28 May 2019, 16:55

Good points. I should have been more explicit...

God's existence or non-existence is unknowable and cannot be proven or disproven. :geek: :mrgreen: :HeHe:
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gregster
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Re: Gods don't exist.

28 May 2019, 17:29

Gio wrote:
28 May 2019, 10:28
gregster wrote:
28 May 2019, 04:51
But does it really matter if God exists?
Of course it does. Just think about the possible consequences.
I feel pretty relaxed about the possible consequences for me and others. In the unlikely event that a god exists and if it's a loving god, we'll get along just fine. If it's an angry, revengeful god that wants to punish me because I questioned him, was tolerant towards gay people, ate pork or drank alcohol, I am happy to discuss these issues with him (not expecting a her in this case). I surely would have some questions about all the atrocities that happen(ed) in his name, without him doing anything about it.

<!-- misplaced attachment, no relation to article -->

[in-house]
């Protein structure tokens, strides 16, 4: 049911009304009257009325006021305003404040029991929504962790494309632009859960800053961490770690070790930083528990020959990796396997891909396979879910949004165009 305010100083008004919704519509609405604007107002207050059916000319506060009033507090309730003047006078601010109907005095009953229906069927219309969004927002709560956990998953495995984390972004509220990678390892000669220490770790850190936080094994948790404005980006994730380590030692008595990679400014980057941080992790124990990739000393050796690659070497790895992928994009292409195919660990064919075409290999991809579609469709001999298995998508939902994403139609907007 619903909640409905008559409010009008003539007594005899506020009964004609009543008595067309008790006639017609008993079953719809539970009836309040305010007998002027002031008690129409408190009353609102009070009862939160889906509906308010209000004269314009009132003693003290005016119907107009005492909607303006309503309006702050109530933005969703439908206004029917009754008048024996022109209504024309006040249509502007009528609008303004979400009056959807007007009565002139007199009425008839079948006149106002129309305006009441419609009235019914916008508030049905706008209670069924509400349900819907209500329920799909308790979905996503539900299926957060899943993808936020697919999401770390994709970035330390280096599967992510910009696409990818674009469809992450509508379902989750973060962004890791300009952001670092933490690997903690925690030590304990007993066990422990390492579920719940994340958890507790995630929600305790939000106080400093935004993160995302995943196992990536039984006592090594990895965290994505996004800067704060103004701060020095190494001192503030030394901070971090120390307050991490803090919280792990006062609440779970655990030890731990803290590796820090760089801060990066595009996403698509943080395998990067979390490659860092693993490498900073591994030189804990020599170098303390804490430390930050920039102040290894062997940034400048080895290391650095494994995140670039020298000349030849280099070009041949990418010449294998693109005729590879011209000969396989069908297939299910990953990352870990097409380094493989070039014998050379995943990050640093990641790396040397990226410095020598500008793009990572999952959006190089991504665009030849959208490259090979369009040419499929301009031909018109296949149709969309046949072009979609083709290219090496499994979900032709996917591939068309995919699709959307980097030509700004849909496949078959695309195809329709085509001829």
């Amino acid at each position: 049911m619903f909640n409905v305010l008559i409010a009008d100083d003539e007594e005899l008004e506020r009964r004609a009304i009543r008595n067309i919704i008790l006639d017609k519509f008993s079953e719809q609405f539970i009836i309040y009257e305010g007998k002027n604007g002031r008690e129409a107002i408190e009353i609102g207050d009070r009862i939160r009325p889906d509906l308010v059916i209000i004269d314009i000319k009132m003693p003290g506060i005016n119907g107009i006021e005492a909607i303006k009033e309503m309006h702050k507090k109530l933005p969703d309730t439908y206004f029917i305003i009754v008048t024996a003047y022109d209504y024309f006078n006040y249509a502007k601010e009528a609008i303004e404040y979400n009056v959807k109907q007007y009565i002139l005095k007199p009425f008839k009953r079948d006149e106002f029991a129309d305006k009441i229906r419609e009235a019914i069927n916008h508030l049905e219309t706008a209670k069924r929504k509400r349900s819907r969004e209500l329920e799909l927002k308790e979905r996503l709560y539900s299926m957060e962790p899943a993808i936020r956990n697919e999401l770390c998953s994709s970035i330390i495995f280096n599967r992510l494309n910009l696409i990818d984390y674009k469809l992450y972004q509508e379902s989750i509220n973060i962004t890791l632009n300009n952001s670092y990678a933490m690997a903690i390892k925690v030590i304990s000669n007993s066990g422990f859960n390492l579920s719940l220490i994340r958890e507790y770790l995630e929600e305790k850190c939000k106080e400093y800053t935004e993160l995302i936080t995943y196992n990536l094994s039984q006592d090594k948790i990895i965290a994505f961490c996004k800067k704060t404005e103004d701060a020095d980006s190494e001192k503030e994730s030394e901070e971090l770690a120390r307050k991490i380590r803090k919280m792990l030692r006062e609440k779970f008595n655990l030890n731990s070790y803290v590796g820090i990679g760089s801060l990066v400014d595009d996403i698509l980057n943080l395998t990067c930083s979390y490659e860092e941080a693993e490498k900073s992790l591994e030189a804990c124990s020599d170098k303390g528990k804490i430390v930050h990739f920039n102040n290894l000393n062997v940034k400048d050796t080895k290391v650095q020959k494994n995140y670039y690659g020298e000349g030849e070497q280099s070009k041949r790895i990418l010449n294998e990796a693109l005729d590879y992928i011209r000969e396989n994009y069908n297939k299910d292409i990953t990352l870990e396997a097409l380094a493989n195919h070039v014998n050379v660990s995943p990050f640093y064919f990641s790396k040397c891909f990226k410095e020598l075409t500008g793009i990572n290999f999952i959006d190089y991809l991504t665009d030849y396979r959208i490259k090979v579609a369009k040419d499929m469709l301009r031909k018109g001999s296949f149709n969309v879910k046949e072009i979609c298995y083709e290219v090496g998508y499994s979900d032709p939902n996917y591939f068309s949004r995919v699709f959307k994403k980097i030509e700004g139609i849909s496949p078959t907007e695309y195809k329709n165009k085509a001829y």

Without god, the sorry state of the world surely make a lot more sense. So, we are probably solely responsible for making this world better... that means, we should always act as if there was no god to save us. I think a loving, empathetic, mature god would really like that.
Gio wrote:
28 May 2019, 10:28
gregster wrote:
28 May 2019, 04:51
I can see no positive correlation between being "religious" and being good...